According to the American Forest & Paper Association, the paper recovery rate in the U.S. reached a record high of 67.2% in 2016! That’s more than double the rate first measured back in 1990.
U.S. paper mills used 30.8 million tons of recovered paper, and exported a net 21.8 million tons of recovered paper. Recycling that much paper saved 177 million cubic yards of landfill space, or enough to fill the Empire State Building 129 times!
So where does all of that paper go? Nearly 80% of U.S. paper makers use some recovered paper to make products, such as office paper, newsprint, tissue products, and paperboard. Recovered paper is also feedstock for insulation and molded pulp products, such as egg cartons and packaging materials.
Recycling paper not only saves landfill space, but it also saves trees, conserves energy, and reduces greenhouse gas emissions, as well:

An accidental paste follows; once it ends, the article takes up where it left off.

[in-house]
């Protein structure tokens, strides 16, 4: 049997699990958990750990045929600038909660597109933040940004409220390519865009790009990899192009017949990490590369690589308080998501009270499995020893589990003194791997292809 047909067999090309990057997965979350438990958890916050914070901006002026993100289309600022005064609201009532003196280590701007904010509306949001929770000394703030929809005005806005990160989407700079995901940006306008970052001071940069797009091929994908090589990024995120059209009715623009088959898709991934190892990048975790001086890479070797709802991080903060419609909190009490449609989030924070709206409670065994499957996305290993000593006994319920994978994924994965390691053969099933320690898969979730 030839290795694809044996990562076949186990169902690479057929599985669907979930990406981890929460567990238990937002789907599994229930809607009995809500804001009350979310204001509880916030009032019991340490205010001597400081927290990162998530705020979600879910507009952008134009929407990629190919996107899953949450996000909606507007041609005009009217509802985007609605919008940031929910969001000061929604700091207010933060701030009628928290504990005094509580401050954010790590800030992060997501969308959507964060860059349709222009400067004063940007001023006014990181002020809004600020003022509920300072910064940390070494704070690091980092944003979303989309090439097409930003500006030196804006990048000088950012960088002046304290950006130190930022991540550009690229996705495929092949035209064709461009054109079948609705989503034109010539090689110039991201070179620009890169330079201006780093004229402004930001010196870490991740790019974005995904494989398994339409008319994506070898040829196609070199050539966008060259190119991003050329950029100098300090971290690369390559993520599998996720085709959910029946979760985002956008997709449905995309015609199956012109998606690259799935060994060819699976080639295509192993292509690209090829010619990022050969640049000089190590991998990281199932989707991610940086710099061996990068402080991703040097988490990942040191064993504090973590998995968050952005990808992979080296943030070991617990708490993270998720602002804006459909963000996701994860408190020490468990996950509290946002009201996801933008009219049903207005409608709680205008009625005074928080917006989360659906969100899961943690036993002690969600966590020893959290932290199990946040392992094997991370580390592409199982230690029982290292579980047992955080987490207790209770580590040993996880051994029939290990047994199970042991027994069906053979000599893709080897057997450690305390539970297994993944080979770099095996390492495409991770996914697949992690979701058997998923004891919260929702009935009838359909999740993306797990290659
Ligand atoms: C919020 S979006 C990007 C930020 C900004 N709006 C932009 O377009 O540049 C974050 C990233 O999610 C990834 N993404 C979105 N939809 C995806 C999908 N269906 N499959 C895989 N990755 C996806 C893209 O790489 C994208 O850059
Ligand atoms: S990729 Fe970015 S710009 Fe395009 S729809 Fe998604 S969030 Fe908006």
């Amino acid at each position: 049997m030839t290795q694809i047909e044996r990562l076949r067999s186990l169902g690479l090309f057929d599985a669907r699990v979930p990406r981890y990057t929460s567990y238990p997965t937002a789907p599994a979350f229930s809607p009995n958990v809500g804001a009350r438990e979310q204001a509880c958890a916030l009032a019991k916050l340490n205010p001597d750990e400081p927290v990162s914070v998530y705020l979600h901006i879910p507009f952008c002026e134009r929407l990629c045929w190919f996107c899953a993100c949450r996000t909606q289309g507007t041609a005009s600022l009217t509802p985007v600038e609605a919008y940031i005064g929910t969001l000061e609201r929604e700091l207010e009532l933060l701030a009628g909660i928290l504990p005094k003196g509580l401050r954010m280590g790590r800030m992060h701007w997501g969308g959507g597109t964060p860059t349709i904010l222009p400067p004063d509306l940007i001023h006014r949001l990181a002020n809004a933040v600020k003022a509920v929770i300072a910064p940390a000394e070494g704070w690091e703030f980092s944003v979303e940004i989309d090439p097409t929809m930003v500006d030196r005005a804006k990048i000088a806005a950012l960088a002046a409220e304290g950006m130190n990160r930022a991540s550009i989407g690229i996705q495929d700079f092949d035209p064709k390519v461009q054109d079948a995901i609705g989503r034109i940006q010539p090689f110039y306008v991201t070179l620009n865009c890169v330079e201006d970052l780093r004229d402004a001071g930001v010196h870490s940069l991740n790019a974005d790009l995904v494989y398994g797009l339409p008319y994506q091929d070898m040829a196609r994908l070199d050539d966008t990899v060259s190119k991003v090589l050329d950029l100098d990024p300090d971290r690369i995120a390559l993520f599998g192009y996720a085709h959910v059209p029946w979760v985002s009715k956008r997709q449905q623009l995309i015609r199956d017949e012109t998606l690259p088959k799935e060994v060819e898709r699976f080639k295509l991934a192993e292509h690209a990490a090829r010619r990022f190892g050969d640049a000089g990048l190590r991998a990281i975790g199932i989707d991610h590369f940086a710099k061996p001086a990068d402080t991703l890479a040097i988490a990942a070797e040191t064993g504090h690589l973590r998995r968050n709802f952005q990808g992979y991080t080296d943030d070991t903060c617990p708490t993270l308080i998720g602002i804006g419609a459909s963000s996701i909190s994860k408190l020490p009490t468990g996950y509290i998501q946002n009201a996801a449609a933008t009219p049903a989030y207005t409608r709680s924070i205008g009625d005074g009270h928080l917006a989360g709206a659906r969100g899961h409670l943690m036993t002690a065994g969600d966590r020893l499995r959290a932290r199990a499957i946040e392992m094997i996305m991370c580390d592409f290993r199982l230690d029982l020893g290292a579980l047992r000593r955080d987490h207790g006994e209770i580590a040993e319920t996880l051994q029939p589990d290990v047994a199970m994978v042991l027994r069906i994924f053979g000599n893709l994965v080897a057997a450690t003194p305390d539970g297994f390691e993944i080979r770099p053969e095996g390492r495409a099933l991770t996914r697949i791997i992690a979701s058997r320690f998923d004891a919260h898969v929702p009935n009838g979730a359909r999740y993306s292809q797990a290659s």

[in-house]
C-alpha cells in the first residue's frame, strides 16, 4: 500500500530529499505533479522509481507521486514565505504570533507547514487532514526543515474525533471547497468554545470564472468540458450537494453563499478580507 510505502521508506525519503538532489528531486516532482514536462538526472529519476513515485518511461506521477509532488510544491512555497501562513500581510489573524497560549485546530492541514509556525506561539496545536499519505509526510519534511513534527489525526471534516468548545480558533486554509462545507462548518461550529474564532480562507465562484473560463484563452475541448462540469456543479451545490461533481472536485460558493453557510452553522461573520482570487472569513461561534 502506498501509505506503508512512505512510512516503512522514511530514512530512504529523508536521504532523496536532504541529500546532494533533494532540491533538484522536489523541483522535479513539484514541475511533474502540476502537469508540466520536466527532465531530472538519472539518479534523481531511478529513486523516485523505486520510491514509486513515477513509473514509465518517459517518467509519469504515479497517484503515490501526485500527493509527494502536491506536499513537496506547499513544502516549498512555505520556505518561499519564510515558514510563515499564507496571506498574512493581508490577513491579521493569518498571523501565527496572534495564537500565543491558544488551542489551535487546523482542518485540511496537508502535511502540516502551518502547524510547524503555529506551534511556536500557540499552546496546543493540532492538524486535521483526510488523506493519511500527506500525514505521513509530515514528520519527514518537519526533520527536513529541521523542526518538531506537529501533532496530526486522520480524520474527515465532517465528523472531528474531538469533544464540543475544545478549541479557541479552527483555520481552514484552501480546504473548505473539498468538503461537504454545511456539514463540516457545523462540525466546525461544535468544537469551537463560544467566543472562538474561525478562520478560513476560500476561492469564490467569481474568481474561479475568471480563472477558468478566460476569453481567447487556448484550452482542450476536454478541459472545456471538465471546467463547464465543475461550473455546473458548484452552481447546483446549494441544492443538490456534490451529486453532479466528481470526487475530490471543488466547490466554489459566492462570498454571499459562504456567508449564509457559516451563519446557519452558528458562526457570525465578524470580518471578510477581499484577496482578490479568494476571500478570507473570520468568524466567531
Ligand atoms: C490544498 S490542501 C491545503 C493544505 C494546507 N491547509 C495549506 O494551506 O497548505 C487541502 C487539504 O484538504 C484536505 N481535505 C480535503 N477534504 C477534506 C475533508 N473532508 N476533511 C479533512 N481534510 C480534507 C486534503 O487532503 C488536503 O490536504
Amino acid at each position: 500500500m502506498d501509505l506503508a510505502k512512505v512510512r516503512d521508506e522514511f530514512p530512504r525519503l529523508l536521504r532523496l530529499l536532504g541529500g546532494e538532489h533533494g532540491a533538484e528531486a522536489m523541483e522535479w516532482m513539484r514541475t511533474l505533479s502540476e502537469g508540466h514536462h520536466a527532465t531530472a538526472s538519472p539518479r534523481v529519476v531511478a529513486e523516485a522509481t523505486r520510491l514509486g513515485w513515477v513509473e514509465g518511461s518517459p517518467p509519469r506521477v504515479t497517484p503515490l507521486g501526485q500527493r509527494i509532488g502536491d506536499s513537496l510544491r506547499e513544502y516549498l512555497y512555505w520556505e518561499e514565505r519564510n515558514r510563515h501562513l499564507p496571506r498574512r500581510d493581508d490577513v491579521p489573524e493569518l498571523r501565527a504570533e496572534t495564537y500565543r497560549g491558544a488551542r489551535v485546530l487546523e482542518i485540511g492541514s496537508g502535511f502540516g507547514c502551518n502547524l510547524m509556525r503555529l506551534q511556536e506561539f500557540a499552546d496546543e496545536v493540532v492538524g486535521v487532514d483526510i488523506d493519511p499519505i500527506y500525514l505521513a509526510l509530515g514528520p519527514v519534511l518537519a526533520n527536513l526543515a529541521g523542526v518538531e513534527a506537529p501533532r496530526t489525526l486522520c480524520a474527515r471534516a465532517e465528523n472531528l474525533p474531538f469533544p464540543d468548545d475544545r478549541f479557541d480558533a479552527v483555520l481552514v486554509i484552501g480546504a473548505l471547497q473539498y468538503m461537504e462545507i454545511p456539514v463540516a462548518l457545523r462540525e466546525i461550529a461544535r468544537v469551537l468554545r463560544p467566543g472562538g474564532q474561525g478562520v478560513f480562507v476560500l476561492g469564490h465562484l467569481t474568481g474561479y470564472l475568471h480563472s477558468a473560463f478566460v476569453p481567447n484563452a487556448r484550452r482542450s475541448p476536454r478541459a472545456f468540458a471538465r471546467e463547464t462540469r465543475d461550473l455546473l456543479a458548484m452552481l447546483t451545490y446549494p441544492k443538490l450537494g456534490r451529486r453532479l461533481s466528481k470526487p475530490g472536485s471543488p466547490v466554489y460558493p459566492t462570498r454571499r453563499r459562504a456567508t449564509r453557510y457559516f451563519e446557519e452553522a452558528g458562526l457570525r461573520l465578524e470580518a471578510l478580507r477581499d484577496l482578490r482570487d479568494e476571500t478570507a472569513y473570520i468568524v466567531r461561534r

Trees: Approximately 1.2 trees are used to produce just 2 cartons (20 reams) of 100% virgin copier paper. The more recycled paper we use in making paper, the fewer trees we have to harvest and use.
Energy: The U.S. Environmental Protection Agency estimates that every ton of mixed paper recycled can save the energy equivalent of 166 gallons of gasoline. That means in 2016 we saved the energy equivalent of over 8.7 billion gallons of gasoline just by recycling paper!
Emissions: Recycling paper and paperboard at the current volume is equivalent to taking 31 million cars off the road each year — about the number of cars and light trucks registered in the State of California!
Even though the recycling rate of paper is higher than ever, more than 30% of our waste paper is still being disposed instead of recycled. In 2016, 20.9 million tons of recyclable paper were landfilled. That’s about 129 pounds for every person in America annually. We can do better! Make sure all of your paper goes in the recycling bin!
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